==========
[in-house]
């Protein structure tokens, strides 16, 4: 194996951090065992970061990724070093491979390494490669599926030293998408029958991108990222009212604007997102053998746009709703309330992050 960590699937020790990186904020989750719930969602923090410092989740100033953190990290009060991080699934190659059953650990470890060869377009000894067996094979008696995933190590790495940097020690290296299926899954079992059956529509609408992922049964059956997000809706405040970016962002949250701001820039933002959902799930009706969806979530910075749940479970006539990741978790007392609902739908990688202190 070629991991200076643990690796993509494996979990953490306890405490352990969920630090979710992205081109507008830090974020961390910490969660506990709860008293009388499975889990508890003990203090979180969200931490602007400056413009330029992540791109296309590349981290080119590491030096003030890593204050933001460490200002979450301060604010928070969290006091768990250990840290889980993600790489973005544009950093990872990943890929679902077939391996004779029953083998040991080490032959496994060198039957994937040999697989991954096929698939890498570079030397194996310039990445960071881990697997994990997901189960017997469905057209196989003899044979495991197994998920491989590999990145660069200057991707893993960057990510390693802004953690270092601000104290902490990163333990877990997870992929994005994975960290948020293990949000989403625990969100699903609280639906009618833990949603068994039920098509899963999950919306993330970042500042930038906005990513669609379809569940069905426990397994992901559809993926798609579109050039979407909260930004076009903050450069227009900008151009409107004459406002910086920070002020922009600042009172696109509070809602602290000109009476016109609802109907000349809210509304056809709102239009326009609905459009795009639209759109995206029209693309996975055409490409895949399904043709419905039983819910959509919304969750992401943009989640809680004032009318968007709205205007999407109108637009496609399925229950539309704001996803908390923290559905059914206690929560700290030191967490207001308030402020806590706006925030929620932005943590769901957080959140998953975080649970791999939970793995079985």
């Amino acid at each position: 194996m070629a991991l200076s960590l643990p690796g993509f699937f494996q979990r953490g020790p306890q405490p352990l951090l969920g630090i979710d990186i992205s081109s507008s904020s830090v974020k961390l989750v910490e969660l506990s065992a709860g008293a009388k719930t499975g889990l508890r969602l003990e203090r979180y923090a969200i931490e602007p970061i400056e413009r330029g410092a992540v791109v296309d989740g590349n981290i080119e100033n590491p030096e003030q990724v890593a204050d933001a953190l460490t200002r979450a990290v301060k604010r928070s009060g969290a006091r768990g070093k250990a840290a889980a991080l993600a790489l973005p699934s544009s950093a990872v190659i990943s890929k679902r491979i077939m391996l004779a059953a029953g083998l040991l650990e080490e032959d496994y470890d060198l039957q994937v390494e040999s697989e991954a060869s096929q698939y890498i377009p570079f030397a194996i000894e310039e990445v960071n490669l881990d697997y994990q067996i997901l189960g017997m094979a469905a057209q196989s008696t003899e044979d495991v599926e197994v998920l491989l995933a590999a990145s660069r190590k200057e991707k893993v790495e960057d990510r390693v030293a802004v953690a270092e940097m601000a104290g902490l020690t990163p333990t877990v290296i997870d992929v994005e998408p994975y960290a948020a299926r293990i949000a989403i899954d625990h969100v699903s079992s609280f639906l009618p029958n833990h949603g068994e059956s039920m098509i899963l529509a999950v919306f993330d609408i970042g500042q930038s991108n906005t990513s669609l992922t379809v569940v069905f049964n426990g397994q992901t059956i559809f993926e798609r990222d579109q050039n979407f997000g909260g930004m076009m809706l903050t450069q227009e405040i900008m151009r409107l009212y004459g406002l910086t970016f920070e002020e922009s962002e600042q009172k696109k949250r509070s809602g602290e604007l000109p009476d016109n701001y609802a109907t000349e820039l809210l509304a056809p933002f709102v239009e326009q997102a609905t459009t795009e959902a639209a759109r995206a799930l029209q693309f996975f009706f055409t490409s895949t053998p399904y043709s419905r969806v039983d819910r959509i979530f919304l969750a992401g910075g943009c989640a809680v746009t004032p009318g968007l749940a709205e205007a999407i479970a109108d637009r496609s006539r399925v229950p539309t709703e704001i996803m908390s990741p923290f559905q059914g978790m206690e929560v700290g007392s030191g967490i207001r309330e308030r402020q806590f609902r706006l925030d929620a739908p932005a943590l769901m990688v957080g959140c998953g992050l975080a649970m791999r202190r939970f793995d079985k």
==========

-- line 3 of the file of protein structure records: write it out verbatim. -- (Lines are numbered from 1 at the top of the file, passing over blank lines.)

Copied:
């Amino acid at each position: 194996m070629a991991l200076s960590l643990p690796g993509f699937f494996q979990r953490g020790p306890q405490p352990l951090l969920g630090i979710d990186i992205s081109s507008s904020s830090v974020k961390l989750v910490e969660l506990s065992a709860g008293a009388k719930t499975g889990l508890r969602l003990e203090r979180y923090a969200i931490e602007p970061i400056e413009r330029g410092a992540v791109v296309d989740g590349n981290i080119e100033n590491p030096e003030q990724v890593a204050d933001a953190l460490t200002r979450a990290v301060k604010r928070s009060g969290a006091r768990g070093k250990a840290a889980a991080l993600a790489l973005p699934s544009s950093a990872v190659i990943s890929k679902r491979i077939m391996l004779a059953a029953g083998l040991l650990e080490e032959d496994y470890d060198l039957q994937v390494e040999s697989e991954a060869s096929q698939y890498i377009p570079f030397a194996i000894e310039e990445v960071n490669l881990d697997y994990q067996i997901l189960g017997m094979a469905a057209q196989s008696t003899e044979d495991v599926e197994v998920l491989l995933a590999a990145s660069r190590k200057e991707k893993v790495e960057d990510r390693v030293a802004v953690a270092e940097m601000a104290g902490l020690t990163p333990t877990v290296i997870d992929v994005e998408p994975y960290a948020a299926r293990i949000a989403i899954d625990h969100v699903s079992s609280f639906l009618p029958n833990h949603g068994e059956s039920m098509i899963l529509a999950v919306f993330d609408i970042g500042q930038s991108n906005t990513s669609l992922t379809v569940v069905f049964n426990g397994q992901t059956i559809f993926e798609r990222d579109q050039n979407f997000g909260g930004m076009m809706l903050t450069q227009e405040i900008m151009r409107l009212y004459g406002l910086t970016f920070e002020e922009s962002e600042q009172k696109k949250r509070s809602g602290e604007l000109p009476d016109n701001y609802a109907t000349e820039l809210l509304a056809p933002f709102v239009e326009q997102a609905t459009t795009e959902a639209a759109r995206a799930l029209q693309f996975f009706f055409t490409s895949t053998p399904y043709s419905r969806v039983d819910r959509i979530f919304l969750a992401g910075g943009c989640a809680v746009t004032p009318g968007l749940a709205e205007a999407i479970a109108d637009r496609s006539r399925v229950p539309t709703e704001i996803m908390s990741p923290f559905q059914g978790m206690e929560v700290g007392s030191g967490i207001r309330e308030r402020q806590f609902r706006l925030d929620a739908p932005a943590l769901m990688v957080g959140c998953g992050l975080a649970m791999r202190r939970f793995d079985k």